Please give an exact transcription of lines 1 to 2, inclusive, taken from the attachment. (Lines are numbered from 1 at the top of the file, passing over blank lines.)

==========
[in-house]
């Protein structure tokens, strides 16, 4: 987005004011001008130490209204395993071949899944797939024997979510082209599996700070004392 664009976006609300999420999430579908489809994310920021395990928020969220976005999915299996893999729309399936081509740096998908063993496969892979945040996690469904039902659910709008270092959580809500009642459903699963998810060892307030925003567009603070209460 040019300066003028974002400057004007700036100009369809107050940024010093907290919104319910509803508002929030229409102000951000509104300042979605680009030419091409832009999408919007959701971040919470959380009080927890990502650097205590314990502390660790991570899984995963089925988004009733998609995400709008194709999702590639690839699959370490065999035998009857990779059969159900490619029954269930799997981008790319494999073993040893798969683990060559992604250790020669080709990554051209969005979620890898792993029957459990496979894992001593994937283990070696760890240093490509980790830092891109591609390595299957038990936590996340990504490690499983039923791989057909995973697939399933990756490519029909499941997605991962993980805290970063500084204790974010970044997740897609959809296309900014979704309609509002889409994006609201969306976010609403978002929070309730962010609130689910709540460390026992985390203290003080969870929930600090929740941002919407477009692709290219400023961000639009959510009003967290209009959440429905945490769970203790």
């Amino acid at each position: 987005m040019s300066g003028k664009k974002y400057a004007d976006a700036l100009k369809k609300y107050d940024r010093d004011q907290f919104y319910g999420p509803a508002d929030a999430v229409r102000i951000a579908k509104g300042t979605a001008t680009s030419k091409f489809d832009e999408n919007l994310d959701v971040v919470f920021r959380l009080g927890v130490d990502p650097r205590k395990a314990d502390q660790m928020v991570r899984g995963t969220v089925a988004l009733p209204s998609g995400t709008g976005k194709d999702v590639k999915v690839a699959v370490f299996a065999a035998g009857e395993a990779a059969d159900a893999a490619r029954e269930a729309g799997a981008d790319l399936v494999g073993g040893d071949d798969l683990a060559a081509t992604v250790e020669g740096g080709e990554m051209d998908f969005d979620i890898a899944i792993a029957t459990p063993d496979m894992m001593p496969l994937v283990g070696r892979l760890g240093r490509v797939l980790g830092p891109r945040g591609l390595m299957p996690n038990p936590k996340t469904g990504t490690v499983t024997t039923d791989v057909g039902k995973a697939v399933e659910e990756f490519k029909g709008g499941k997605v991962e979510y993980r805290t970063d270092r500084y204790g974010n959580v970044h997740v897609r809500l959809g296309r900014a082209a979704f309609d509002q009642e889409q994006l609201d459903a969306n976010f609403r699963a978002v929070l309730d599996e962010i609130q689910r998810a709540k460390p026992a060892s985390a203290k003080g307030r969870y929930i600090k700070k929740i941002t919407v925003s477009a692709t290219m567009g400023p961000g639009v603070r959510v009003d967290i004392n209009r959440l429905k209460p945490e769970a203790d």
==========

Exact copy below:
[in-house]
């Protein structure tokens, strides 16, 4: 987005004011001008130490209204395993071949899944797939024997979510082209599996700070004392 664009976006609300999420999430579908489809994310920021395990928020969220976005999915299996893999729309399936081509740096998908063993496969892979945040996690469904039902659910709008270092959580809500009642459903699963998810060892307030925003567009603070209460 040019300066003028974002400057004007700036100009369809107050940024010093907290919104319910509803508002929030229409102000951000509104300042979605680009030419091409832009999408919007959701971040919470959380009080927890990502650097205590314990502390660790991570899984995963089925988004009733998609995400709008194709999702590639690839699959370490065999035998009857990779059969159900490619029954269930799997981008790319494999073993040893798969683990060559992604250790020669080709990554051209969005979620890898792993029957459990496979894992001593994937283990070696760890240093490509980790830092891109591609390595299957038990936590996340990504490690499983039923791989057909995973697939399933990756490519029909499941997605991962993980805290970063500084204790974010970044997740897609959809296309900014979704309609509002889409994006609201969306976010609403978002929070309730962010609130689910709540460390026992985390203290003080969870929930600090929740941002919407477009692709290219400023961000639009959510009003967290209009959440429905945490769970203790």